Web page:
But Perry has now been courting the conservative media. He did the O'Reilly interview we showed you on FOX. He was on "FOX News Sunday" this morning. Chris Wallace on that program said, where's Mitt Romney? Romney hasn't done a Sunday show, said Chris Wallace, for a year and a half.

I guess he feels he doesn't have to.

SIMON: Well, he doesn't want to do Sunday shows for the same reason Perry has now decided he doesn't want to do debates. He sees no upside in them. He thinks he's going to get slammed on his flip- flops.

KURTZ: What about the responsibility to deal with the media and share your views on the issues with the American, blah, blah?

ARAVOSIS: Sarah Palin got away with it during the last campaign. I think we on the left --

KURTZ: She was running for vice president.

ARAVOSIS: One might argue that that's still a pretty important position --

KURTZ: It is?

ARAVOSIS: When the presidential candidate was 72 years old or however old he was. She got away with not doing a lot of press. And she got away with it.

KURTZ: How about Herman Cain, who's done a million interviews and keeps digging himself into a hole? Karl Rove at FOX has been hammering Cain. And I wrote about this where, you know, he -- it wasn't clear what his position was on abortion. He said he was joking about an electrified border defense, and then said he wasn't joking, on and on and on and on. And yet, his campaign says he's tired, they're going to slow the pace.

It doesn't seem to hurt him. The media criticism does not -- he seems -- Herman Cain seems impervious. Why is that?

ARAVOSIS: In national polls, he's doing well. It's scaring Romney and Perry.

RUBIN: I actually think he is, for now, simply the receptacle of the not-Romney vote. I think it's more about the reticence of the base to accept Romney as the lead candidate, and it may not be anything he has to do.

And the other candidates have already wiped themselves out. He's a relatively new face. He is a pleasant person. He's a good guy. They don't have a problem telling a pollster, you know, I like Herman Cain.

KURTZ: I agree with all of that. But with the press doing its job of pressing him on taxes, pressing him on foreign policy, maybe people don't think, particularly Republican voters, that the media have much credibility either.

SIMON: Well, I think you're right. And I agree. But I think there's a little bit more.

It's hard to make fun of a candidate who accepts the role of a buffoon. Who puts out --

KURTZ: Buffoon?

SIMON: Who puts out a commercial with a guy smoking and blowing smoke at the camera, who puts out the yellow flowers commercial. Afterwards --

KURTZ: You're saying he's just been an entertainer?

SIMON: He's been an entertainer consciously. He used to do that for a living. He used to be a promotional speaker, an inspirational speaker. That's what he's doing now. And it's hard to --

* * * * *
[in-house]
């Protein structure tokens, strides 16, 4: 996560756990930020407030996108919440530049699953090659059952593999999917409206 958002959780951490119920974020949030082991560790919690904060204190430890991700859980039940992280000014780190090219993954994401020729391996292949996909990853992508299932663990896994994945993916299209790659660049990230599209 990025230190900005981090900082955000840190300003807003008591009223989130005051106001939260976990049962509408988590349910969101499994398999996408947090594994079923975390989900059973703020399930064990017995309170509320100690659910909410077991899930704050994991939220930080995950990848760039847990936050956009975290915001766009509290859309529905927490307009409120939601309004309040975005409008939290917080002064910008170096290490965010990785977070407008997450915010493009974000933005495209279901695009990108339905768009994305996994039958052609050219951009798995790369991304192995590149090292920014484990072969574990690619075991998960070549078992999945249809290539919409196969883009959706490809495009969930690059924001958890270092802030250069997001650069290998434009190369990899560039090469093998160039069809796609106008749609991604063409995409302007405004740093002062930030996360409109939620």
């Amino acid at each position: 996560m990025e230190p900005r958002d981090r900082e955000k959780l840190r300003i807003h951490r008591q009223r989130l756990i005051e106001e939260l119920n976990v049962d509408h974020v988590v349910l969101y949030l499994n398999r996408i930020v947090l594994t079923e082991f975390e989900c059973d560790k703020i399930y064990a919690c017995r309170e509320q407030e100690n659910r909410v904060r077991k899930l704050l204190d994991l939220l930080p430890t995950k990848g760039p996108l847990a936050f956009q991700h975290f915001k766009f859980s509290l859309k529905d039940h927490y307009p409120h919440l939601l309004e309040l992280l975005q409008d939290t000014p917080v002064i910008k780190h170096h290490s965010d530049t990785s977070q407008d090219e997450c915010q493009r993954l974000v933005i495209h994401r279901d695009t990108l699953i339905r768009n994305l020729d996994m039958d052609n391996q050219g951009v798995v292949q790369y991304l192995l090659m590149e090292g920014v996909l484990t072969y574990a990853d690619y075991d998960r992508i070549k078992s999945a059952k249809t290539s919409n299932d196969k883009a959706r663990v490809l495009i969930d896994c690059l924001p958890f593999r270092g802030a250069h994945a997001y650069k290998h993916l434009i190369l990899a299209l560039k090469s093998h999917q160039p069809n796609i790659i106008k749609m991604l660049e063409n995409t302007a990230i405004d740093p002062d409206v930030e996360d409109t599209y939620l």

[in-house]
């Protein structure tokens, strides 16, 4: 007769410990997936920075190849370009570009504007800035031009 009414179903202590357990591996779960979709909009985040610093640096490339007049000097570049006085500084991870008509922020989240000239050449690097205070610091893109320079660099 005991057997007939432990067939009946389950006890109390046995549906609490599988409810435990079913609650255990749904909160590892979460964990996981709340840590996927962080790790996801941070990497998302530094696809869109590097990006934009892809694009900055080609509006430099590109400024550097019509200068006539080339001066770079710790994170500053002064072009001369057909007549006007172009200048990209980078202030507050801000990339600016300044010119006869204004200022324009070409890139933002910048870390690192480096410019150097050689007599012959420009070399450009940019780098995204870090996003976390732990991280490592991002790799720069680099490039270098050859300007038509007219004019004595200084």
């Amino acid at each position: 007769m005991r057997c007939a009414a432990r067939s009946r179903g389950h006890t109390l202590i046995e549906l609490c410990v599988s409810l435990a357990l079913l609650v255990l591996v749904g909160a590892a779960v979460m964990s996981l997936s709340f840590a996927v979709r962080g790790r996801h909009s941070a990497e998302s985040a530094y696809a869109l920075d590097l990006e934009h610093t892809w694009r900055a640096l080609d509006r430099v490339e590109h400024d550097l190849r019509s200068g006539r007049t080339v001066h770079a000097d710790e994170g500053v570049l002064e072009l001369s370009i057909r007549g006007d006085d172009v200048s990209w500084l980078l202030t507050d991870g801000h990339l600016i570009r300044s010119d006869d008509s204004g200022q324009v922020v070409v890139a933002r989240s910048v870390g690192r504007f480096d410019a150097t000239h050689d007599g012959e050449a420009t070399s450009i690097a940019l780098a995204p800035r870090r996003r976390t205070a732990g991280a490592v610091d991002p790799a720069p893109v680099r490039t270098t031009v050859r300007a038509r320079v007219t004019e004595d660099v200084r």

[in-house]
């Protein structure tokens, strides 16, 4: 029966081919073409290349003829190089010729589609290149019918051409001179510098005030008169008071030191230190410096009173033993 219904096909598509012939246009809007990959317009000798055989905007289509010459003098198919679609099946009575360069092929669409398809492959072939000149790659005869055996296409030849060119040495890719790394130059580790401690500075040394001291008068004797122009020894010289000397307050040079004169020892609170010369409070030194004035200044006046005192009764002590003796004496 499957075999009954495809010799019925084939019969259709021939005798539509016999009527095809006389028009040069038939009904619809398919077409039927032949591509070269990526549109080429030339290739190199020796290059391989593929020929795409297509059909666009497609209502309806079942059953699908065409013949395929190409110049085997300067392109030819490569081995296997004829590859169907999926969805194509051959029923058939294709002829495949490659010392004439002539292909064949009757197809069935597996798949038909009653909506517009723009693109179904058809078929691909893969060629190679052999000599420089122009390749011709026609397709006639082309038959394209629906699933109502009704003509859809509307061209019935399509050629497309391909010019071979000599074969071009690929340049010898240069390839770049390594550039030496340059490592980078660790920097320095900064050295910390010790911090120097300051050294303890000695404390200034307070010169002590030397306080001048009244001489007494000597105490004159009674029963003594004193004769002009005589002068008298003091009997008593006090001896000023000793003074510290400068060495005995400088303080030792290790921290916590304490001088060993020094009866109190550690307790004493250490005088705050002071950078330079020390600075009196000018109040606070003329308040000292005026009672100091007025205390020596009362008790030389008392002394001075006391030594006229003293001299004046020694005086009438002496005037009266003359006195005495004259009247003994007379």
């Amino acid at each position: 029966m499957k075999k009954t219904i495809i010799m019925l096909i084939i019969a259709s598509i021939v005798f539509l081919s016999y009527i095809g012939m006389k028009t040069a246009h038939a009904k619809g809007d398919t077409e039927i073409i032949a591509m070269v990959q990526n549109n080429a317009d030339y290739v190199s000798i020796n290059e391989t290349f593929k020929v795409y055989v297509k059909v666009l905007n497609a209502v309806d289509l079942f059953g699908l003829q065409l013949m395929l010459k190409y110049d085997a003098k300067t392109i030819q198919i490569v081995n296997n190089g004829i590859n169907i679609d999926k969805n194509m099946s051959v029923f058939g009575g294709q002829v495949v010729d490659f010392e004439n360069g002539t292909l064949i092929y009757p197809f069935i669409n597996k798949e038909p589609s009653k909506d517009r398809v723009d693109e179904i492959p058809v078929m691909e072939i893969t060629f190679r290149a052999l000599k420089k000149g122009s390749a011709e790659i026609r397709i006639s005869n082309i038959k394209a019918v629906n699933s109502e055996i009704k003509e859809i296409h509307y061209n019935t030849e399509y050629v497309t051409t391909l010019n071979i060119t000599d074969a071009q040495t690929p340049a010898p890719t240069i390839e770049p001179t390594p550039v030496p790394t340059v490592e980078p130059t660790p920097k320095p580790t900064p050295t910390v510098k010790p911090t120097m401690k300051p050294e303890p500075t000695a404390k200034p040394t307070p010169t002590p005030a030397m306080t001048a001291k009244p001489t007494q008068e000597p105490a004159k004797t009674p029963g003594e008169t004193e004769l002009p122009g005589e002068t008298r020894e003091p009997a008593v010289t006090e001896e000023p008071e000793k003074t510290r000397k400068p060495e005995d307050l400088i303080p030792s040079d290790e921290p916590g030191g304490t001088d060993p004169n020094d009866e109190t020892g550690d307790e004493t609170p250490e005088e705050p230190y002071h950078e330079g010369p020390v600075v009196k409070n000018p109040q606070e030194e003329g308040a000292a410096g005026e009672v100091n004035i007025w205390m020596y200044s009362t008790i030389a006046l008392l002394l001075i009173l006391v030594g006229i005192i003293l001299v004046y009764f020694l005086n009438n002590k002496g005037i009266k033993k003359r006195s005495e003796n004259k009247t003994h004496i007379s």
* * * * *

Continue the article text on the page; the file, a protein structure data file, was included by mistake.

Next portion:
ARAVOSIS: But he's entertaining, I would argue. I mean, look, I'm not going to vote for the guy. But he is doing better in the polls.

And I have to admit the first time I saw him, I thought this guy's more interesting than I thought. I thought he'd be kind of a nut.

KURTZ: If you said you were going vote, that would have made news.

ARAVOSIS: Yes. I'm sorry.

KURTZ: We'll go to break here.

President Obama hits Jay Leno's couch and challenges an account about Libya that appeared in "The New Yorker." A look at the leak in a moment.


KURTZ: President Obama was on Jay Leno this week, and the talk turned to a famous phrase that popped up on "The New Yorker" during the intervention in Libya.


JAY LENO, HOST, "THE TONIGHT SHOW": You took some heat for the whole leading from behinds tactic with Libya. Explain that.

BARACK OBAMA, PRESIDENT OF THE UNITED STATES: Well, the truth was this was a phrase that the media picked up on.


OBAMA: But it's not one that I ever used.


KURTZ: No one said he said it. "The New Yorker's" Ryan Lizza had attributed those words to an unnamed adviser. Presidential spokesman Tommy Vietor told "USA Today" that no one in the White House ever uttered the phrase that adviser could be one of hundreds of people, maybe someone at a party. But Lizza responded on Twitter that his source was in fact a White House official.

Jennifer Rubin, does the White House have a legitimate beef with that loaded phrase being attributed to an unnamed aide?

RUBIN: I don't think so. I think this has been a criticism, a legitimate criticism of the administration, that they had this idea they that they were going to rely more on multilateral institutions, that they didn't want the United States, quote, "isolated" in the U.N. Security Council. They wanted --

KURTZ: Whether leading from behind -- whether leading from behind is true or not, whether it's a fair characterization, should journalists be quoting unnamed aides as saying, well, this is what we're doing?

RUBIN: Well, any journalist wants somebody on the record, the best is somebody on the background. It's always better to attribute sources. But if it was used as it was in the piece, to describe -- the identity of the source was not as important as the description of what was going on in the rest of the piece, which is a very substantive piece, really detailed this phenomenon. So, I didn't have a particular problem with it.

KURTZ: Roger Simon, you interviewed the White House chief of staff, Bill Daley, this week. And he was contrasting himself with his predecessor, Rahm Emanuel. He said, "I'm not going to be the leaker in chief." But then he also said, "I'm all for leaking when it's organized."